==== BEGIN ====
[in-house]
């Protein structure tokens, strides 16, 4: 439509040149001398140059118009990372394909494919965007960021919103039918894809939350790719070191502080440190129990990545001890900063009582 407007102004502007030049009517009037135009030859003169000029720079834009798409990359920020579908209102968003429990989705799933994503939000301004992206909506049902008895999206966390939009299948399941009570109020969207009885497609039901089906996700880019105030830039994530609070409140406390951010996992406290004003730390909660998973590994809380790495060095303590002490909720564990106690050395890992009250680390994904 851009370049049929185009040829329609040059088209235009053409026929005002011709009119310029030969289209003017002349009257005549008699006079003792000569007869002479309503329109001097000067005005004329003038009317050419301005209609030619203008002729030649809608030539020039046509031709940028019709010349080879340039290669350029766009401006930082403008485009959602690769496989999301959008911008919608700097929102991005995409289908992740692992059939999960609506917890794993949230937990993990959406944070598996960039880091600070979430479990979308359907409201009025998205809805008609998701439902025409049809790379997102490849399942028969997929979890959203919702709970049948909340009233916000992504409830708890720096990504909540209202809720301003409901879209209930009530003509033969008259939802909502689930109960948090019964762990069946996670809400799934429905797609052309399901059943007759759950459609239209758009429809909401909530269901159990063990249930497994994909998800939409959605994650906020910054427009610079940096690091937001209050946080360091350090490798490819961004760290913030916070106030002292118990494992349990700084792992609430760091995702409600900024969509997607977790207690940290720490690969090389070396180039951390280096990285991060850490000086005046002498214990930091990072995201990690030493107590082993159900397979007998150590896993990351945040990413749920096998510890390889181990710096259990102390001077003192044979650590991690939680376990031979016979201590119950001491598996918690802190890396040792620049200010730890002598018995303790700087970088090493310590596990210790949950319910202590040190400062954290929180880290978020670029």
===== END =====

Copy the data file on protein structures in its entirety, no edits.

[in-house]
């Protein structure tokens, strides 16, 4: 439509040149001398140059118009990372394909494919965007960021919103039918894809939350790719070191502080440190129990990545001890900063009582 407007102004502007030049009517009037135009030859003169000029720079834009798409990359920020579908209102968003429990989705799933994503939000301004992206909506049902008895999206966390939009299948399941009570109020969207009885497609039901089906996700880019105030830039994530609070409140406390951010996992406290004003730390909660998973590994809380790495060095303590002490909720564990106690050395890992009250680390994904 851009370049049929185009040829329609040059088209235009053409026929005002011709009119310029030969289209003017002349009257005549008699006079003792000569007869002479309503329109001097000067005005004329003038009317050419301005209609030619203008002729030649809608030539020039046509031709940028019709010349080879340039290669350029766009401006930082403008485009959602690769496989999301959008911008919608700097929102991005995409289908992740692992059939999960609506917890794993949230937990993990959406944070598996960039880091600070979430479990979308359907409201009025998205809805008609998701439902025409049809790379997102490849399942028969997929979890959203919702709970049948909340009233916000992504409830708890720096990504909540209202809720301003409901879209209930009530003509033969008259939802909502689930109960948090019964762990069946996670809400799934429905797609052309399901059943007759759950459609239209758009429809909401909530269901159990063990249930497994994909998800939409959605994650906020910054427009610079940096690091937001209050946080360091350090490798490819961004760290913030916070106030002292118990494992349990700084792992609430760091995702409600900024969509997607977790207690940290720490690969090389070396180039951390280096990285991060850490000086005046002498214990930091990072995201990690030493107590082993159900397979007998150590896993990351945040990413749920096998510890390889181990710096259990102390001077003192044979650590991690939680376990031979016979201590119950001491598996918690802190890396040792620049200010730890002598018995303790700087970088090493310590596990210790949950319910202590040190400062954290929180880290978020670029």